Cocktails in a Can

cocktail cans

Liquid Fables has four cocktails: one gin, one rye and two vodkas (Photo provided)

New Beacon firm offers portable blends

Matt and Laura Green’s honeymoon destination provides an important clue to their love story.

No sand and sunsets. Instead, they visited breweries in Belgium.

“They were blending beer with local fruit,” recalls Matt Green. “I realized I’d never seen anyone mix the fruit in with liquor.”

Liquid Fables

Matt Green with a flight of cocktails (left) and cans for take-out (Photo provided)

That revelation led to Liquid Fables, the couple’s new company and tasting room at 1 E. Main St., which opened two weeks ago. It specializes in canned cocktails. The firm is legally a New York State farm distillery, although it doesn’t distill. “We’re technically a ‘blendery,’ ” Green explains.

Having spent a decade in the craft beer industry in sales, calling on Hudson Valley bars, stores and other accounts, Green says he was well aware of the trend toward adding different types of beverages to product lines. It reinforced to him, he says, that “thinking local” was more than a passing fancy.

“Local, trusted brands have a familiarity,” he says. “If you’ve been drinking their craft beer, you probably assume their new craft whiskey will be good. We’re interested in emphasizing the base flavors by complementing them. If we’re using a rye whiskey base, for example, we want to highlight its spicier notes.”

Distributing their products in cans stems from the couple’s being “outdoorsy,” he says. “The accessibility of bringing it outside was important. You couldn’t bring anything canned with you, except beer,” before New York changed its laws.

Liquid Fables sign

Liquid Fables hung its shingle in Beacon two weeks ago. (Photo provided)

Another state regulation that stipulates that 75 percent of an agricultural product has to come from New York state has limited their product lines: there’s no agave growing in the Northeast, hence no tequila, hence no mojitos and their kin. There’s also no sugarcane, meaning no rum-based drinks.

Thankfully, corn and potatoes saved the day.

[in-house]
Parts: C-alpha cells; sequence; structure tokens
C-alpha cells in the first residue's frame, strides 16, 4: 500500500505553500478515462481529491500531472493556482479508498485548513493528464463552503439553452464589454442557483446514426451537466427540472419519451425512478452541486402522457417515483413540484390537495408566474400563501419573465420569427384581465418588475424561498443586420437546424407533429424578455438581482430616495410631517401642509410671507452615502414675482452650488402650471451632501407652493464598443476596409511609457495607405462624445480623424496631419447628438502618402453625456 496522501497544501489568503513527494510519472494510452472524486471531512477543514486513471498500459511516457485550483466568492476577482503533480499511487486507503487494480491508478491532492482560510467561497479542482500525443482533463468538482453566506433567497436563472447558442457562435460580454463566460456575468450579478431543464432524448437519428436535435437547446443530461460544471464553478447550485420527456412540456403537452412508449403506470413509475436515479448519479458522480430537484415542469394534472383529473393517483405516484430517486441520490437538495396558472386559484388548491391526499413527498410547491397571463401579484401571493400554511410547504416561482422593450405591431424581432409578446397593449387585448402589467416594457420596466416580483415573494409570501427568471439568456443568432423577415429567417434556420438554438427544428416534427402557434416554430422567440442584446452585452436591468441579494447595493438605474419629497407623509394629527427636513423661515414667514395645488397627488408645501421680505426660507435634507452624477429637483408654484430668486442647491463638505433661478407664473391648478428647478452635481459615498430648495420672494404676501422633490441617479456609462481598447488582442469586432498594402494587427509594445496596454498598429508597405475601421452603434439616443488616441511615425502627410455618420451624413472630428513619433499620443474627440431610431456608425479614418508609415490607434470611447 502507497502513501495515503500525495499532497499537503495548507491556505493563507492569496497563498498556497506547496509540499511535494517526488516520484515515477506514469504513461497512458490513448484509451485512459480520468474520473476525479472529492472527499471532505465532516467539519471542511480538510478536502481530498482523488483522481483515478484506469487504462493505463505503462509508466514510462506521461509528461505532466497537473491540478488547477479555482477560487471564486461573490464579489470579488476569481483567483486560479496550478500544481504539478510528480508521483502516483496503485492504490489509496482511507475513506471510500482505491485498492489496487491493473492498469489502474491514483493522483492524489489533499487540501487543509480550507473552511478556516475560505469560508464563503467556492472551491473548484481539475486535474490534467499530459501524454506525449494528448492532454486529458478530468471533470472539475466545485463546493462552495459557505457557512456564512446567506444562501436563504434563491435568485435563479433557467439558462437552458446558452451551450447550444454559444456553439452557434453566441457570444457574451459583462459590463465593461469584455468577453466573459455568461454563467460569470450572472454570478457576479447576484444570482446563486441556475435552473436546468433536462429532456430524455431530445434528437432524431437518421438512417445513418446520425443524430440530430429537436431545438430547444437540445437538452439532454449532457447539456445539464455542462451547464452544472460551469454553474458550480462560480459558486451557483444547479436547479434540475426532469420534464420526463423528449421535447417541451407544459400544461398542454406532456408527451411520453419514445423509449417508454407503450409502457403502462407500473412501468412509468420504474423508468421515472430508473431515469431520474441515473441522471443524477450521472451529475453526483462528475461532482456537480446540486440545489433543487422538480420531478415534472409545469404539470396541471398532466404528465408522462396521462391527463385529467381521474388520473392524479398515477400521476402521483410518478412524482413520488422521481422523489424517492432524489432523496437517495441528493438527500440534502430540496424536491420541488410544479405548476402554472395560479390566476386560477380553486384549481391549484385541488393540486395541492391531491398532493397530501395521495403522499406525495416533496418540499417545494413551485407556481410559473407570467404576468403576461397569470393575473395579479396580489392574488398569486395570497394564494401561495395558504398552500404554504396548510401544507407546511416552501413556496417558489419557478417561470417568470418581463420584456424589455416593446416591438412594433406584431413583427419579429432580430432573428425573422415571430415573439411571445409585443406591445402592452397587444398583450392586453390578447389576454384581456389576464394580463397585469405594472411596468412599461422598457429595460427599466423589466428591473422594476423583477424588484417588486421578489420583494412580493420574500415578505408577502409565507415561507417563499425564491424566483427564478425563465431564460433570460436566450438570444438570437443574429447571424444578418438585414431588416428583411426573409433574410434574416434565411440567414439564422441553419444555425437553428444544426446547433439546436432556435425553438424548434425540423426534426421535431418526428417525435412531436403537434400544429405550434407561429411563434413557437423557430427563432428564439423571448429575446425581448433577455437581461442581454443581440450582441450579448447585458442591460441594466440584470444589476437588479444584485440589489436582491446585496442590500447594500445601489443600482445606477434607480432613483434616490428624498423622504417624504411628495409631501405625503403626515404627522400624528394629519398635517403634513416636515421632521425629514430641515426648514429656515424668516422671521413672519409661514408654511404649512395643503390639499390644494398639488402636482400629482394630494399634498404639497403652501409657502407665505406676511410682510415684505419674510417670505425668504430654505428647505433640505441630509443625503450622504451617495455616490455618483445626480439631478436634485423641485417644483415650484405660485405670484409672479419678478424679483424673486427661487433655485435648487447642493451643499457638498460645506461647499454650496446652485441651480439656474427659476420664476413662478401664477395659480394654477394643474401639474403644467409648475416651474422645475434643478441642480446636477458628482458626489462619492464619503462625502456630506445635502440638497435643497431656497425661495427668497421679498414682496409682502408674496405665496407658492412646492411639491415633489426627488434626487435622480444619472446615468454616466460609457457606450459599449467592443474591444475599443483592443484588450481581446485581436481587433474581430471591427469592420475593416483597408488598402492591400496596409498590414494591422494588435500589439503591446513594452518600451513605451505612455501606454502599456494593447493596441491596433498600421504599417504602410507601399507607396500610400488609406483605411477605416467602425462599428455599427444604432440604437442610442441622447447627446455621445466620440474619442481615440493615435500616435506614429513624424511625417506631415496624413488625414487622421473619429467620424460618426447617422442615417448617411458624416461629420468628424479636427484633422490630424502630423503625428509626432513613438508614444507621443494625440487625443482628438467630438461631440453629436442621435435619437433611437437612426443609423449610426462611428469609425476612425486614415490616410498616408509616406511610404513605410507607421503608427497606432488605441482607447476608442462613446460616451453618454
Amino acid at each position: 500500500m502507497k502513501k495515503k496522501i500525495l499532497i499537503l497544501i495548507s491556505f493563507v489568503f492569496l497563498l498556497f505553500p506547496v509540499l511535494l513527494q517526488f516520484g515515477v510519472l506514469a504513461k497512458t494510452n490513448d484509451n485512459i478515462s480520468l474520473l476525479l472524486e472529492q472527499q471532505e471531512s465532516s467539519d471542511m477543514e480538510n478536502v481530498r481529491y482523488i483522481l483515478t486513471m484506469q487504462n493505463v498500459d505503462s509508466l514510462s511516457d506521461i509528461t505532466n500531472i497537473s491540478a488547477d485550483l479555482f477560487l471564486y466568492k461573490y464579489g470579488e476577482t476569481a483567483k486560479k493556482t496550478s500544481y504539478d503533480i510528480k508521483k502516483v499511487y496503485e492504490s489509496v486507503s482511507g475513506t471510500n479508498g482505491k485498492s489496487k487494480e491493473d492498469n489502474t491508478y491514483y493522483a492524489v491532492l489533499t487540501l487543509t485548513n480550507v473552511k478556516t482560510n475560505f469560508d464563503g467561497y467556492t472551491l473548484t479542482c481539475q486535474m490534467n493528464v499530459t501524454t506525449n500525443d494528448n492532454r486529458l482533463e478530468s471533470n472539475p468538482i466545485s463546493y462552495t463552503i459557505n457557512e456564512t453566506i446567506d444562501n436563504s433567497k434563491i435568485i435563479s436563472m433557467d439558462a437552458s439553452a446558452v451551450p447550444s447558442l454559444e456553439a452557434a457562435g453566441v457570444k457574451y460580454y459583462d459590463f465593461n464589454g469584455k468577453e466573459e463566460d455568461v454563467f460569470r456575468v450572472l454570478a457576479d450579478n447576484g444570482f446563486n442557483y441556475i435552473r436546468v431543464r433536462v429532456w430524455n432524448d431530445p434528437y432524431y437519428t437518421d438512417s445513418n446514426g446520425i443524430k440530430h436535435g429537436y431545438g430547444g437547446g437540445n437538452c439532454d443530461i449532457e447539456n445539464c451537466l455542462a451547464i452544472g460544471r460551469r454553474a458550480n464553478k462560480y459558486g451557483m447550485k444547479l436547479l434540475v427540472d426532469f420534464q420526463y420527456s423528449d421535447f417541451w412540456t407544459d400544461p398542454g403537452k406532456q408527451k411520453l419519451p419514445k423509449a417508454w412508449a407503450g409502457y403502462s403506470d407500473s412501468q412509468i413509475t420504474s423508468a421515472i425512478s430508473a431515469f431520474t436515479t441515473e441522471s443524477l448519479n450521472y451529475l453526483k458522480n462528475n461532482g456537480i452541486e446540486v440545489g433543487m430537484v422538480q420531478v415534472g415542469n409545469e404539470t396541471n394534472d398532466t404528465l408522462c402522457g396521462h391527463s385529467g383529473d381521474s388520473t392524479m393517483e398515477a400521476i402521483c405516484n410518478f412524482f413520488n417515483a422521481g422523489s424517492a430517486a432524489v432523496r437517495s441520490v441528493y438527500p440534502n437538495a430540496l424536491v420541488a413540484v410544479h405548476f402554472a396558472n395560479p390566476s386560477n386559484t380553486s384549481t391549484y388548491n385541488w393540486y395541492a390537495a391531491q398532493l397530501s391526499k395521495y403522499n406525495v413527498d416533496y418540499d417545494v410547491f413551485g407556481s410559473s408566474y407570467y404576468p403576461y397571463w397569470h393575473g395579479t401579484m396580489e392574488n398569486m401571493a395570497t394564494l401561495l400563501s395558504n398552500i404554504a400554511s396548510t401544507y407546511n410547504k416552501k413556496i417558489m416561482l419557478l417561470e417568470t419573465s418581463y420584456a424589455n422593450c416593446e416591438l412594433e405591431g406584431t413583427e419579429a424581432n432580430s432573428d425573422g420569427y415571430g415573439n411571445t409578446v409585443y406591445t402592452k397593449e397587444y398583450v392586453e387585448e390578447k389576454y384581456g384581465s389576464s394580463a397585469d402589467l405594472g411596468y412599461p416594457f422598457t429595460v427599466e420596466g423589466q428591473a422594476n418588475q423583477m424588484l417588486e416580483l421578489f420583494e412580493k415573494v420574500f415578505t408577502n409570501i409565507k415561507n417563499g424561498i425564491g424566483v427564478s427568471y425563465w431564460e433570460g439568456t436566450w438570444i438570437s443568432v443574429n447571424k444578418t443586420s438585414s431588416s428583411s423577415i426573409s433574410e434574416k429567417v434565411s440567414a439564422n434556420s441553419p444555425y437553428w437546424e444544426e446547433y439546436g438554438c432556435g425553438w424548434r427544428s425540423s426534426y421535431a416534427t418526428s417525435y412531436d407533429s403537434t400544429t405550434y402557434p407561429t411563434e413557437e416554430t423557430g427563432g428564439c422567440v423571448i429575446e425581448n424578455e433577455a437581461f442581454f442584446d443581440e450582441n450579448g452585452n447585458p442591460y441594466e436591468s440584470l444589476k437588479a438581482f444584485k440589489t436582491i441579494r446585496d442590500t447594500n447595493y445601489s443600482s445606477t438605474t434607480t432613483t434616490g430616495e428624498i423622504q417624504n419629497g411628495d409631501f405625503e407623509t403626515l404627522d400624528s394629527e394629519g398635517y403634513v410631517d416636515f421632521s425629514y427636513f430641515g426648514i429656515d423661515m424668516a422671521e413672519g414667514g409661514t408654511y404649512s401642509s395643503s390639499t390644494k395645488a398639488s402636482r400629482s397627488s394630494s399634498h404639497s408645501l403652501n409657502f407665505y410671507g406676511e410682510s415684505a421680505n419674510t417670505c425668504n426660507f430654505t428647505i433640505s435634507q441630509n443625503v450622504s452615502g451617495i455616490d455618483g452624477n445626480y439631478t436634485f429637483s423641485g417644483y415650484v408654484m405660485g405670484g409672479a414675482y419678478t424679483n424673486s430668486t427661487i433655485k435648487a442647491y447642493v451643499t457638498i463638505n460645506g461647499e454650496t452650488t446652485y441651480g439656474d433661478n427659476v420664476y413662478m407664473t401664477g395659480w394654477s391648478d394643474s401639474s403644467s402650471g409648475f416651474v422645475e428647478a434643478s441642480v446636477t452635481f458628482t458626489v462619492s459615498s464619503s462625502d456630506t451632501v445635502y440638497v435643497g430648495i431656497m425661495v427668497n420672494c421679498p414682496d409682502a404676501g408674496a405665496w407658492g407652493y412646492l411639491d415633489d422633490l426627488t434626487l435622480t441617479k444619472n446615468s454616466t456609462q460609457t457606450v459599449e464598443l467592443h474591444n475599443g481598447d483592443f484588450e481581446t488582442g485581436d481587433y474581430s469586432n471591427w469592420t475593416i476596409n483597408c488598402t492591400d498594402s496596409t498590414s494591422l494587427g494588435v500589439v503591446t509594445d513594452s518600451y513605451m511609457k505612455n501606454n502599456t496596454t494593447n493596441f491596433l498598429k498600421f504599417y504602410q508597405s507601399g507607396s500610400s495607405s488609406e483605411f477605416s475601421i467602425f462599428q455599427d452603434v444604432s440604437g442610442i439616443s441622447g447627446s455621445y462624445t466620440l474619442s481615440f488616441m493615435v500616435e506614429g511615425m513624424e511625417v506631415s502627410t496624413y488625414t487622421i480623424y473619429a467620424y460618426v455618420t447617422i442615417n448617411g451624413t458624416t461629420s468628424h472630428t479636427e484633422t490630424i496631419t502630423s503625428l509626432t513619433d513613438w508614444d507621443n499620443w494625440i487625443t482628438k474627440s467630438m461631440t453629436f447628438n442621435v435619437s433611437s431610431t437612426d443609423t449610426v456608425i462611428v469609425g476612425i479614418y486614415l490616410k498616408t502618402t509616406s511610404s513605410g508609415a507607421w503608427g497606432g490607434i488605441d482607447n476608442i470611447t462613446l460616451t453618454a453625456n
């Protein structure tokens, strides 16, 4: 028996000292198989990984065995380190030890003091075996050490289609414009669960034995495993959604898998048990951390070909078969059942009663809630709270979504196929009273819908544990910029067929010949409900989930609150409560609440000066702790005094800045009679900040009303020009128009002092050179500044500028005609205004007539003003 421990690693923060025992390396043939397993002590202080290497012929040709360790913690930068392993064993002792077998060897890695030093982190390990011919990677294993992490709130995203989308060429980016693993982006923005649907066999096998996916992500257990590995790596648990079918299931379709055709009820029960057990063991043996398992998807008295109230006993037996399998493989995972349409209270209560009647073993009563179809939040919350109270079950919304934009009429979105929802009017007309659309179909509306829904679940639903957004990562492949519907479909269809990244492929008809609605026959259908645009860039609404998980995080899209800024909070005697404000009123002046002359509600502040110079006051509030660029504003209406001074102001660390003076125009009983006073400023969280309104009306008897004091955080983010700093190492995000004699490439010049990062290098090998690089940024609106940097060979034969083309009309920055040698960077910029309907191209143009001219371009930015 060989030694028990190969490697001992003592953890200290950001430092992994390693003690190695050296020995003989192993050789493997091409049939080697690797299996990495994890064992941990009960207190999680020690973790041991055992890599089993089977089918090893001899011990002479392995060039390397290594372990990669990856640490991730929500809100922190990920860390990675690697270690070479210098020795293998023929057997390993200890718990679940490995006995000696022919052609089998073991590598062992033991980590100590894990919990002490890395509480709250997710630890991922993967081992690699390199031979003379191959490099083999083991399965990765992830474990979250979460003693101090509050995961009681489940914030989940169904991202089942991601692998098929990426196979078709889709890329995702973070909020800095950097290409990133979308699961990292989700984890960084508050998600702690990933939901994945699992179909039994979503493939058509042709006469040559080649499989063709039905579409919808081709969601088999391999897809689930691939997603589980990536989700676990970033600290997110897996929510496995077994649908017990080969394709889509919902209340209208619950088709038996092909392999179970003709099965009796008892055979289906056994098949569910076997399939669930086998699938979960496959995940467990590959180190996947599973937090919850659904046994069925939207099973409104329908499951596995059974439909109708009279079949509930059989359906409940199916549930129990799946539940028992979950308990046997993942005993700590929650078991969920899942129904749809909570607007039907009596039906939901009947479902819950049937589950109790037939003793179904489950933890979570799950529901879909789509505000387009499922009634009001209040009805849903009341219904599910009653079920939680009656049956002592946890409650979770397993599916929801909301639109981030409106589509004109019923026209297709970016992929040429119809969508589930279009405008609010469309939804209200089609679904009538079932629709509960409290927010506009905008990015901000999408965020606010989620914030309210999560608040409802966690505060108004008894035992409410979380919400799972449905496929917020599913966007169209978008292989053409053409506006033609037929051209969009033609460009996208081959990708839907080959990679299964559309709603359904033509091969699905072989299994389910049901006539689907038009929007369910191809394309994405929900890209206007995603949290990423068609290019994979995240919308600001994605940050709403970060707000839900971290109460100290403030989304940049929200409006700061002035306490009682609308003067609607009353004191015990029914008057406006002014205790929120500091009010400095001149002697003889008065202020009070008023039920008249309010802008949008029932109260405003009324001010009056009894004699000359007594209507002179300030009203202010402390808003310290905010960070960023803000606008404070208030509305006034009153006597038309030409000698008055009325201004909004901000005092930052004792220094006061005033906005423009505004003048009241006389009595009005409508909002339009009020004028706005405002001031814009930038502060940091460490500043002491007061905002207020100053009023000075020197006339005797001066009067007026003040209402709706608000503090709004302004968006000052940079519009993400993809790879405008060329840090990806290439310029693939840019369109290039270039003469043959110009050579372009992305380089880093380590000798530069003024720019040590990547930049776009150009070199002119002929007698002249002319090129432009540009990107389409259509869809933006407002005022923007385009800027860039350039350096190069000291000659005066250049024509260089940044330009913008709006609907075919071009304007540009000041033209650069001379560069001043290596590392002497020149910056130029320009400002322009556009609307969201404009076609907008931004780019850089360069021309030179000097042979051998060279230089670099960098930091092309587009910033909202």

“With an actual distillery, it’s a little easier because you can source the grain for your product with alcoholic blends,” Green says. “For what we’re doing, we’ve tried to come up with similar flavors by using honey or maple syrup in place of sugar-cane. It’s taken a lot of tinkering.”

The other unusual component of their beverages is a tie-in to fables.

“Laura and I grew up in the Hudson Valley, where storytelling is part of the landscape,” Green says. “With our space being located in a hundred-year-old factory building, it felt like the perfect setting for aspects of storytelling.”

Each cocktail — there are four so far: one gin, one rye and two vodkas — has a fable on the packaging: “The Boy Who Cried Wolf,” “The Tortoise and the Hare,” “The Town Mouse and the Country Mouse” and “The Lion in Love,” which Green recounts as:

The lion learned its lesson.

“A lion fell in love with a lioness. Her father told him to prove his love by getting declawed, and when he did, her father killed him. The moral is: Don’t be a fool in love; don’t make rash decisions. We put this fable with the rye whiskey, which has the highest alcohol content. The can says: ‘Don’t make bad decisions.’ ”

When looking for a spot to open their tasting room, the Greens focused on the Highlands because of the many opportunities they provide to be outdoors — and enjoy a canned cocktail.

The Liquid Fables tasting room, at 1 E. Main St., is open 2 to 7 p.m. on Thursday, 2 to 8 p.m. Friday, noon to 8 p.m. Saturday, noon to 6 p.m. Sunday and 2 to 6 p.m. Monday. See liquidfables.com. The cocktails are not yet sold at other retail outlets.

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